Students in informal conversation with leaders Trudeau and Rutte
Hordes of photographers, students trying to catch a glimpse and take selfies, and cheering people at the entrance to Wijnhaven. Canadian Prime Minister Justin Trudeau and Prime Minister Mark Rutte were received like true pop stars, in the late afternoon at Leiden University’s Campus The Hague.
In an informal setting, leaning against the desk with their jackets off, the two political leaders entered spoke to students from Leiden University, The Hague University of Applied Sciences and Erasmus University. ‘It felt really special to be able to ask Trudeau a question.’
Rolled up sleeves
It was clear that the two had been hanging out together all day. They put their jackets on the table at the same time, rolled up their sleeves in unison and even fist bumped Jaap de Hoop Scheffer in the front row in the same way. Before visiting Campus The Hague, Rutte and Trudeau had attended a series of meetings, discussing topics such as the good relationship between Canada and the Netherlands, developments in trade relations and investments, and cooperation in defence and security, and the climate.
Pushing hard on climate change
‘We agree a lot,’ Rutte laughed. ‘I wonder whether it’ll be the same here.’ Students could sumbit questions about climate change and global issues. The room was full of students who wanted to ask questions, but very few actually had a turn. Student Josephine, for instance. Looking ahead to the COP26 climate summit in Glasgow next week, which Rutte and Trudeau both attend, she asked about the action that Canada and the Netherlands will take to honour their commitment to the Paris Agreement. Trudeau noted that it’s not just about setting goals, but is about making plans. ‘You have to have a plan that you can actually achieve, that’s realistic. When I was elected in 2015, I promised to take on the climate targets. And that's what I’m going to say at the summit, let other countries know that we have ambitions. Pushing hard on climate change! Every country can and must do more.’
Rutte emphasised that governments can’t take up the fight alone. Help from the private sector and NGOs will definitely be needed too. ‘We definitely need the companies and will continue to talk to them, but as Justin also said we are working hard to meet our targets.’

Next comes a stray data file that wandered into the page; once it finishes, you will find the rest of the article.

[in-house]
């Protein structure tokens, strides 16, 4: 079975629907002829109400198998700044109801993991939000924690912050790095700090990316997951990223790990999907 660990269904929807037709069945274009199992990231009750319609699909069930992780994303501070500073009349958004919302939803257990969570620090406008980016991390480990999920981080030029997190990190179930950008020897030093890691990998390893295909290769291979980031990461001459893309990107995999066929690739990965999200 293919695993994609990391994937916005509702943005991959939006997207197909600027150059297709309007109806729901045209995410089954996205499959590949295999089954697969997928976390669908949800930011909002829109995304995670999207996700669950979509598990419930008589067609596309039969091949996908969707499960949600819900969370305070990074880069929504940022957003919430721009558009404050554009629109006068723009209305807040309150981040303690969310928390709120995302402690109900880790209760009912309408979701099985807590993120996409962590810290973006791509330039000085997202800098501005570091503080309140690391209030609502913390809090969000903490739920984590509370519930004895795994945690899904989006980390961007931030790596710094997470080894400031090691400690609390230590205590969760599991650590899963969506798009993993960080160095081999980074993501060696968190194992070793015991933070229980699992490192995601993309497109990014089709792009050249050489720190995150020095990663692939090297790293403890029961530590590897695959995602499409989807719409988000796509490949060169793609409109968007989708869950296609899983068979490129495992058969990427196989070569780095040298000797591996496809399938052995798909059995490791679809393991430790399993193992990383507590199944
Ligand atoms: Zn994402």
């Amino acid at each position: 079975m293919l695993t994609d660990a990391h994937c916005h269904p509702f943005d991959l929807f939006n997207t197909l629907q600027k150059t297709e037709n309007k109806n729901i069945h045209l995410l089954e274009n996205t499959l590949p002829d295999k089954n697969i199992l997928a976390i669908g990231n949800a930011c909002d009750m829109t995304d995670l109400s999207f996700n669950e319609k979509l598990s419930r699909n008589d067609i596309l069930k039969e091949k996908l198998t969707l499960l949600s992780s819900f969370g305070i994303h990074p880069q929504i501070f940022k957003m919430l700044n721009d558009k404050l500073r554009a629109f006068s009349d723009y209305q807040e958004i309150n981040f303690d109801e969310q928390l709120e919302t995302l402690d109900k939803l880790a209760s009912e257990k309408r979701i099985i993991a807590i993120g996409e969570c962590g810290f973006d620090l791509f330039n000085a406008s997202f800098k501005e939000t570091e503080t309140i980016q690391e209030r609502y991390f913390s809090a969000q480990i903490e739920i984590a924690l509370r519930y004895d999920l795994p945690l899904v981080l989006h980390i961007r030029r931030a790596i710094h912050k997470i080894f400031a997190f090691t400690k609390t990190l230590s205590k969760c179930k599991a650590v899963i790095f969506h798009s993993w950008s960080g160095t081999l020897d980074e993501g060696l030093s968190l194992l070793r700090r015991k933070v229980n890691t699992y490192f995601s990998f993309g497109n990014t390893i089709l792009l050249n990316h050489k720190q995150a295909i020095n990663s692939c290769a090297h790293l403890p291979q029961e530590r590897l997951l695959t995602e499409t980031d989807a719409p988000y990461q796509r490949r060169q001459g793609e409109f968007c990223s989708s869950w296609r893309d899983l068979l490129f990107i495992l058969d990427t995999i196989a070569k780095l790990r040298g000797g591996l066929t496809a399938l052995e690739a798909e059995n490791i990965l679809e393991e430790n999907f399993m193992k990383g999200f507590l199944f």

Omar Al Sadeh asked how the Netherlands and Canada will continue to promote the international rule of law. He was impressed by the mood of the conversation and the ease with which the two prime ministers said what they wanted to say. ‘It’s so clever of them. And yes, it felt very special that I got to ask Trudeau a question. That’s not something you get to do every day.’
At the end of the hour, the students were allowed to ask three more questions in the ‘Dare to Ask’ category. What career would the two have had if they hadn’t gone into politics. Again, the two had the same answer. They’d have been a teacher. Trudeau actually was one and Rutte still teaches one morning a week, on a voluntary basis.
Words of praise
The final question was what advice the two would give to any aspiring politicians in the room. Trudeau answered at length, finishing with warm wards urging the students to decide on their core values. ‘What do you want to fight for? What are your values? As a politician you have to make such difficult decisions. You don’t need people around you who agree with you one hundred percent, as long as they have the same values and want to achieve the same thing. That’s what it’s about.’
Mark Rutte had nothing to add. Praising Trudeau as an inspiring politician and with a heartfelt ‘we'll be back’, the two left for the final part of their day: dinner in The Hague. But not before hundreds of photos, videos and selfies were taken on the Spanish Steps before they left Wijnhaven.
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Photos: Arash Nikkhah